Finally, my tax dollars are going to something useful!
NASA on Tuesday unveiled a multipurpose initiative to find, track and potentially relocate asteroids that may be on a collision course with Earth. The project doubles as a steppingstone toward NASA’s next human space exploration project which entails capturing a small asteroid, moving it into an orbit around the moon and sending a crew of astronauts to visit it by 2021.
“This ‘Grand Challenge’ is focused on detecting and characterizing asteroids and learning how to deal with potential threats,” NASA’s deputy administrator Lori Garver said in a statement.
The agency is looking for partners of all kinds — industrial, educational, even crowdsourcing.
In its solicitation for proposals issued Tuesday, NASA outlined six areas of interest. They include:
Concepts for enhancing and speeding up ongoing ground- and space-based projects to detect asteroids. The agency estimates it already has found up to 98 percent of the large asteroids, 1 kilometer (0.6 miles) in diameter or larger with orbits that pass relatively close to Earth. An object of this size could end civilization on this planet as we know it if it struck, similar to the global environmental changes that followed the asteroid impact 65 million years ago that led to the demise of the dinosaurs and most other life on Earth at that time. NASA now wants to find asteroids as small as 10 meters (33 feet) in diameter.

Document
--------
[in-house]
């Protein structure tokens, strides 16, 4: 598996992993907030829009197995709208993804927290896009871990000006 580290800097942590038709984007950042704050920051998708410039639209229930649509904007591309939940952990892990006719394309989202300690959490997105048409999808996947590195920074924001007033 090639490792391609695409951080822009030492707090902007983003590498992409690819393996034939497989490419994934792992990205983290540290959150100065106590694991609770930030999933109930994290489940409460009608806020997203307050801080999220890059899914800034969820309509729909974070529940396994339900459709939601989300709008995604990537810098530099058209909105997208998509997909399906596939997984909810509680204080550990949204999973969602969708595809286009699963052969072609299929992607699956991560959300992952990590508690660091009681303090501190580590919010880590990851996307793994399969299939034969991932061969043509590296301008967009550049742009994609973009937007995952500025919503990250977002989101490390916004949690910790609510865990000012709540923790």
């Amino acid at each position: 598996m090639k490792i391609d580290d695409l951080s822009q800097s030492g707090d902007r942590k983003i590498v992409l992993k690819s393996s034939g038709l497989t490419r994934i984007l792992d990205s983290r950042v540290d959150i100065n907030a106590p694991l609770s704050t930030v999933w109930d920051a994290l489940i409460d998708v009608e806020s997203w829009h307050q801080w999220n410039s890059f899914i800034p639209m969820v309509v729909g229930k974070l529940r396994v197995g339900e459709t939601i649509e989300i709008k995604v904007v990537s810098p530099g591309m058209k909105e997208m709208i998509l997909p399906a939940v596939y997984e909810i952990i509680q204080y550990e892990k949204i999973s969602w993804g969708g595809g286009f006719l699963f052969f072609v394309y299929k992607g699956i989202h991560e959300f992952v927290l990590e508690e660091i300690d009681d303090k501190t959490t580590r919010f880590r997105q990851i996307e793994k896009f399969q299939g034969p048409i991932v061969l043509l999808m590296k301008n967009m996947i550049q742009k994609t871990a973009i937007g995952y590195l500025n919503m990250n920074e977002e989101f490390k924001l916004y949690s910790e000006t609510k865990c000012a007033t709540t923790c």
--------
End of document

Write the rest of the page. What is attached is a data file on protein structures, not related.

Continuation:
Robotic tools and techniques to redirect an asteroid up to 1,000 metric tons in mass into a distant orbit around the moon. Specifically, NASA is eying electric propulsion systems that would be ready to fly within five years. The systems also should include sensors to determine an asteroid’s size, shape, mass, spin rate, surface conditions and composition and other characteristics. If the system can double as a way to service satellites in orbit, so much the better.
Proposals for shifting an asteroid’s flight path with a robotic spacecraft, called in NASA parlance an “Asteroid Redirection Vehicle.”
Systems that could capture and de-spin an asteroid up to 1,000 metric tons in mass. “NASA is interested in evaluating a variety of concepts and supporting technologies for an asteroid capture system, such as deployable and inflatable structures, capture bags, robotic mechanisms, modeling and simulation, telerobotic operations, and other innovative approaches,” the agency wrote in its solicitation.
Equipment and technologies needed for human missions to an asteroid, including concepts for lightweight spacesuits, robotic probes and support equipment, such as stowage containers.
Finally, the agency wants partners to find the asteroids, help finance the projects and engage students and the public in the effort.